did. So I wore out one plasterboard bit and started a second.
About 10:30 last night, the second bit got a bit smoothed-off,
but it was solidly stuck in the bit-holder and I could not pull
it out even with pliers.

I think this is a refund job, but I cannot honestly say
whether the fault is with the drill, or whether I have
been using crappy bits (came free with the boxes of
drywall screws). I mean, did the drill deform, or did the
bit deform, or both, or something else?

I would be grateful for any advice on this, so I can
get a refund succesfully without lying about it.

Thanks!

P.S. this was after about 50 75mm drywall screws and
maybe 100 95mm drywall screws.



You shouldnt need to lean on it to prvent the bit slipping. If you do,
either the bits the wrong type (common) or its a seriously junk bit.

I spose I should say this, though you probably knew this long ago. Just
in case. Some chucks are designed to hold the bit in firm, you slide
the collar back to release it.


NT

  #5   Report Post  
David Pearson
 
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"Lurch" wrote in message
...
On Mon, 12 Sep 2005 19:15:47 +0000 (UTC), "David Pearson"
scrawled:

I think this is a refund job, but I cannot honestly say
whether the fault is with the drill, or whether I have
been using crappy bits (came free with the boxes of
drywall screws). I mean, did the drill deform, or did the
bit deform, or both, or something else?

Could well be both, I usually just sling all those free bits you get
with bulk screws and with drills as they're absolutely useless, as
you've found out.


I naively assumed that the freebies would the right size
and the right quality. Never having bought drywall screws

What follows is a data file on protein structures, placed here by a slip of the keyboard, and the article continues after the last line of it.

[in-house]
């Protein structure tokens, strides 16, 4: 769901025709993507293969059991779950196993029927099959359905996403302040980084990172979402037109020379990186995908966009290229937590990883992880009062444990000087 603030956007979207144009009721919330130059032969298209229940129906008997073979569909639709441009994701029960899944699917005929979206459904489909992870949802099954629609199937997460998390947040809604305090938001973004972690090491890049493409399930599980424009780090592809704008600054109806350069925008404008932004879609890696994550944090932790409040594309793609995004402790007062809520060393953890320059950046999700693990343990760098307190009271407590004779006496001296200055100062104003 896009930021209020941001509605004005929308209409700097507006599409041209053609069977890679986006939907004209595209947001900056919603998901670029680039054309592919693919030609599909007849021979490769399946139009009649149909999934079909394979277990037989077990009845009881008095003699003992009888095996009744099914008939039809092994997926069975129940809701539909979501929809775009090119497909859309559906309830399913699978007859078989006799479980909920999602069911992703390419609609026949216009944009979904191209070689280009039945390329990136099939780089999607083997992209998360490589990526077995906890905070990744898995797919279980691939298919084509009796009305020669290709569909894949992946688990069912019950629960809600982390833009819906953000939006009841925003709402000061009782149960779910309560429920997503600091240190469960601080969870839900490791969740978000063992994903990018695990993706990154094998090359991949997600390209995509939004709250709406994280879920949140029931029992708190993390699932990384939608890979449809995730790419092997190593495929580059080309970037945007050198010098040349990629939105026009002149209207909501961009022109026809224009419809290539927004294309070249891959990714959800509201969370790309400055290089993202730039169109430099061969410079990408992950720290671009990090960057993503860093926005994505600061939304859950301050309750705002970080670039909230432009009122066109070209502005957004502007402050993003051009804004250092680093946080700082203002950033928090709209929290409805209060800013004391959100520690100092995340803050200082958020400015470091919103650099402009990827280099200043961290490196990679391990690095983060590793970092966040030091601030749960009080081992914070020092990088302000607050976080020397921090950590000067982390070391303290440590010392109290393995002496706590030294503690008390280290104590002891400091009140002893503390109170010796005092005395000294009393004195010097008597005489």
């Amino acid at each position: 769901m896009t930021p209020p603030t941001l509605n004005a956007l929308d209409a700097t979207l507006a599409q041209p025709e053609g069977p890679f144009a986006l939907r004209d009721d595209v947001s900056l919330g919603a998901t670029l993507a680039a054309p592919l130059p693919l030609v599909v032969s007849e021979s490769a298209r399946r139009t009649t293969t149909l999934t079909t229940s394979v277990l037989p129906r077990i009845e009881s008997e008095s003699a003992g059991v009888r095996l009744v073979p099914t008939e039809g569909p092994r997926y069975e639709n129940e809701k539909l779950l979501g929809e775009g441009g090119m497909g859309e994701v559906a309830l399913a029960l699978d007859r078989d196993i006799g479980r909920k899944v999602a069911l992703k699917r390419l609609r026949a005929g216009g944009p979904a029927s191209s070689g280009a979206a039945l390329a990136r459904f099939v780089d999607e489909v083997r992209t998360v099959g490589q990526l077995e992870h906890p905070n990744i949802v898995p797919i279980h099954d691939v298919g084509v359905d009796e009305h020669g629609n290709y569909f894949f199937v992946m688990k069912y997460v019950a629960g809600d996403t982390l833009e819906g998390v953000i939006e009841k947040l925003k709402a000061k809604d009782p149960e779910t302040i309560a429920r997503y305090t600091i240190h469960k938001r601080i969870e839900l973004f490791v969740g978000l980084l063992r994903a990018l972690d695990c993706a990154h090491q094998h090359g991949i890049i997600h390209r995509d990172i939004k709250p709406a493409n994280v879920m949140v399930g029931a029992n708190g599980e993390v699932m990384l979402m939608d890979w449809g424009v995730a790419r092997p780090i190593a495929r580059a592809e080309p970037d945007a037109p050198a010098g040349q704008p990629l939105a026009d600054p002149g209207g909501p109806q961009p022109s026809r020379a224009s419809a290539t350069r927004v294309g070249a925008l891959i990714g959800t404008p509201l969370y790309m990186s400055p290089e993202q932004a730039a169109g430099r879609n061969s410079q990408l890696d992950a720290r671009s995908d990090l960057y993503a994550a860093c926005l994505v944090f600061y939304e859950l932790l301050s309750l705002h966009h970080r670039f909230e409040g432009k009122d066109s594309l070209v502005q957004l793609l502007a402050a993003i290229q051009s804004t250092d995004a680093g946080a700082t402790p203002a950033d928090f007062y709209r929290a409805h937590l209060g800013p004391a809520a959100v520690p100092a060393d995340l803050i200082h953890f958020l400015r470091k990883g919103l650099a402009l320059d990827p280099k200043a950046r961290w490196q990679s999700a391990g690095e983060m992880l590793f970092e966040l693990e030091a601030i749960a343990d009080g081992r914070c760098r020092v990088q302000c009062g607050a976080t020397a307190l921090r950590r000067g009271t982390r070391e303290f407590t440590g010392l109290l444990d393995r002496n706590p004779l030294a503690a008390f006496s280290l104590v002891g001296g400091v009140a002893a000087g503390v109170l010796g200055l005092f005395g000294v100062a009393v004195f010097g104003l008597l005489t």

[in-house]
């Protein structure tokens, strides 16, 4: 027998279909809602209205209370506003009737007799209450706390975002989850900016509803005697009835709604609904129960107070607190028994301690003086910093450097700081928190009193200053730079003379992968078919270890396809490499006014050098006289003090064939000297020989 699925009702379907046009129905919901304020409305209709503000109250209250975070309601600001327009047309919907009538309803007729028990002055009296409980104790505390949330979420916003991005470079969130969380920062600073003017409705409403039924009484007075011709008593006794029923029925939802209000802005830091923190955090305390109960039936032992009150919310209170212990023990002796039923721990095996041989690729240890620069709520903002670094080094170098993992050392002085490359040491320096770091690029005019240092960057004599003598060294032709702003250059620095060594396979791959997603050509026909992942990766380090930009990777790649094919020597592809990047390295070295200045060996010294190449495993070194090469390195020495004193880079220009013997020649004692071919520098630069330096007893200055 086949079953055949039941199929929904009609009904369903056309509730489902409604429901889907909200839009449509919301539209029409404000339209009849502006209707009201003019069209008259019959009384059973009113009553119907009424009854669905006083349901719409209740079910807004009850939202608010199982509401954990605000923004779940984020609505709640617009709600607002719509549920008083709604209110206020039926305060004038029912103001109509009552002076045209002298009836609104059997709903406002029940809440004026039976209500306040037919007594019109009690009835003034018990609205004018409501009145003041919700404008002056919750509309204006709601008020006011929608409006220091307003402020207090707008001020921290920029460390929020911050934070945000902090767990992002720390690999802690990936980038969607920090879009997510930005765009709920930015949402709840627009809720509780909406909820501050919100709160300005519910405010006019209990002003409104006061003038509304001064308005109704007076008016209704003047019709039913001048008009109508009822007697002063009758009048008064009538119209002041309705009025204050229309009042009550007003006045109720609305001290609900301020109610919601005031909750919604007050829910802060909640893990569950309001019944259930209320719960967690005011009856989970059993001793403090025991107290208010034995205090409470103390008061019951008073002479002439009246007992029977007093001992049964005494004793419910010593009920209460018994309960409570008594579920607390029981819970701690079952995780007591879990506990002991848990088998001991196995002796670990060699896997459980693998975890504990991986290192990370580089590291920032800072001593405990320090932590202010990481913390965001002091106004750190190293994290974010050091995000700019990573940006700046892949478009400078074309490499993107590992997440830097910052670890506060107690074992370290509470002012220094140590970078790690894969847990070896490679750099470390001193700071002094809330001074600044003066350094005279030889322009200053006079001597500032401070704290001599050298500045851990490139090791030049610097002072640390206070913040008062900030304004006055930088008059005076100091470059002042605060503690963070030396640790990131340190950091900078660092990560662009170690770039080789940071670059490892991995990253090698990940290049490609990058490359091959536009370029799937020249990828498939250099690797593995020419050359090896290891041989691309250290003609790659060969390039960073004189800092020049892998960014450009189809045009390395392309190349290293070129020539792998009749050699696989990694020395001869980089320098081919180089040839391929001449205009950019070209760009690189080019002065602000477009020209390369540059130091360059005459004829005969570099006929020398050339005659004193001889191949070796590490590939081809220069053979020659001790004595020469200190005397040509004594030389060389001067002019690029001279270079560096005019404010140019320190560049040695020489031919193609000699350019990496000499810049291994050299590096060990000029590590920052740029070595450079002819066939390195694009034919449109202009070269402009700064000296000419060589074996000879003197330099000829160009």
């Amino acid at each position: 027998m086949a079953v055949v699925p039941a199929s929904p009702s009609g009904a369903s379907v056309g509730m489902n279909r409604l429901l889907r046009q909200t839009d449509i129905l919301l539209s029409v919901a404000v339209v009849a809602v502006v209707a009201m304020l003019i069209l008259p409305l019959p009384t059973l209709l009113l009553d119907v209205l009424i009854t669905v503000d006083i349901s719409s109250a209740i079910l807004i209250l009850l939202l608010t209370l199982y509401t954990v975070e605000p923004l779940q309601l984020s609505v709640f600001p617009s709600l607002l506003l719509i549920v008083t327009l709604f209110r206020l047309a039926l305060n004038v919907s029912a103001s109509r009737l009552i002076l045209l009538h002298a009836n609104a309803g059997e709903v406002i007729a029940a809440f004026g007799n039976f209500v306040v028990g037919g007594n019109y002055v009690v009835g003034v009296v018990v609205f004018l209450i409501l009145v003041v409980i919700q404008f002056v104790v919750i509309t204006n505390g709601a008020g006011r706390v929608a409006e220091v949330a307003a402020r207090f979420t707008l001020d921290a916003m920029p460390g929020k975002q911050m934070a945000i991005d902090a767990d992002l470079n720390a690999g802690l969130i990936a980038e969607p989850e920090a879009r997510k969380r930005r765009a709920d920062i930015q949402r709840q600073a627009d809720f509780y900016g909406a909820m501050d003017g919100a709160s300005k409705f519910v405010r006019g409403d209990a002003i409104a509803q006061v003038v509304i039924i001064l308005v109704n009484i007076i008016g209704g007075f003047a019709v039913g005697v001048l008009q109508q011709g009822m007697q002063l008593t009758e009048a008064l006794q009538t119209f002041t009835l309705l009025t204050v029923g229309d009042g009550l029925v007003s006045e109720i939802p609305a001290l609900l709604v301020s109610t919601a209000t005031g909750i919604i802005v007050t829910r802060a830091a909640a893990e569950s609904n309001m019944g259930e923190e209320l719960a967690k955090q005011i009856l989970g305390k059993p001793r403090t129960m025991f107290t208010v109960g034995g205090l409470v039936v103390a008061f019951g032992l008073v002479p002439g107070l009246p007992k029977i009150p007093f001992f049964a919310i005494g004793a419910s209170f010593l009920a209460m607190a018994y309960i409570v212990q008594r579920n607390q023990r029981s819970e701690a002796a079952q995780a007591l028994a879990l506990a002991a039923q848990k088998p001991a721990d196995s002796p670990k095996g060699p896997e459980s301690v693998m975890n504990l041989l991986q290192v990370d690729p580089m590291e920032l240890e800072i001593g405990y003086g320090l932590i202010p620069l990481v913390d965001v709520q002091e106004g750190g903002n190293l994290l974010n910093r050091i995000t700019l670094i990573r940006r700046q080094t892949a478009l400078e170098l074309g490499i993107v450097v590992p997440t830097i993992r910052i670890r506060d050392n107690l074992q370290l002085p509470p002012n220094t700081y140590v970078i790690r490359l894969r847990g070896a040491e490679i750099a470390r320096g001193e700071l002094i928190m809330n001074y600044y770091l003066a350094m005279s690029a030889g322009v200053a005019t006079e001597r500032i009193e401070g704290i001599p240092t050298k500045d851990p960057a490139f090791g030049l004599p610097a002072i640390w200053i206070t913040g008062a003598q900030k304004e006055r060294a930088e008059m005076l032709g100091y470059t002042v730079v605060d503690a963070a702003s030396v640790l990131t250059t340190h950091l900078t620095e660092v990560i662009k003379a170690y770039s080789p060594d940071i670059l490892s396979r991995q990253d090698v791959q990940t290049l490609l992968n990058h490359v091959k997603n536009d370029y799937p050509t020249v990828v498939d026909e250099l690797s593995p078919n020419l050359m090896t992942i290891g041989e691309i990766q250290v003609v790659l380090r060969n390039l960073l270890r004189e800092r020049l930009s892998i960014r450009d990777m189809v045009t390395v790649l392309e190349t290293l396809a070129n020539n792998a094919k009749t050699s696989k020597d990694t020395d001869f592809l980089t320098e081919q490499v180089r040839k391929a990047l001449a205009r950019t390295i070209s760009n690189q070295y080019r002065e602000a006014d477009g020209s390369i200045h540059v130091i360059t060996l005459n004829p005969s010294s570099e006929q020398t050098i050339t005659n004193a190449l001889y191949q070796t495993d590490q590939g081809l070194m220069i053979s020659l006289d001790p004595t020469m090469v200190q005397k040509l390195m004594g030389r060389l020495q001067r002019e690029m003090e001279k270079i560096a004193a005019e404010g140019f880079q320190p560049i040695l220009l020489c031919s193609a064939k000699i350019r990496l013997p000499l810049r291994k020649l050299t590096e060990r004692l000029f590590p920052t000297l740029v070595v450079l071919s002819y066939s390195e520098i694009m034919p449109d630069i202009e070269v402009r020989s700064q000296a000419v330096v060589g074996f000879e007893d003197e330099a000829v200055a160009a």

before, I was quite excited on finding these bits in the
boxes. But now I know.


-David P (the OP)




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David Pearson
 
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Default


wrote in message
oups.com...
You shouldnt need to lean on it to prvent the bit slipping. If you do,
either the bits the wrong type (common) or its a seriously junk bit.


OK, thanks for that. I have been mis-screwing for years then.
Will next try some bits that fit!


I spose I should say this, though you probably knew this long ago. Just
in case. Some chucks are designed to hold the bit in firm, you slide
the collar back to release it.


Like a Yankee push-ratchet screwdriver? I considered using one
of those instead of an electric screwdriver, thinking that at least
the batteries would not run out (unless I got tired). But I
don't think there is the range of bits available for Yankees that there
is for leccy drivers - or am I wrong? If so, is a Yankee a
sensible option for a big screwing job like a ceiling?


Cheers,
DP (OP)


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John Cartmell
 
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Default

In article ,
David Pearson wrote: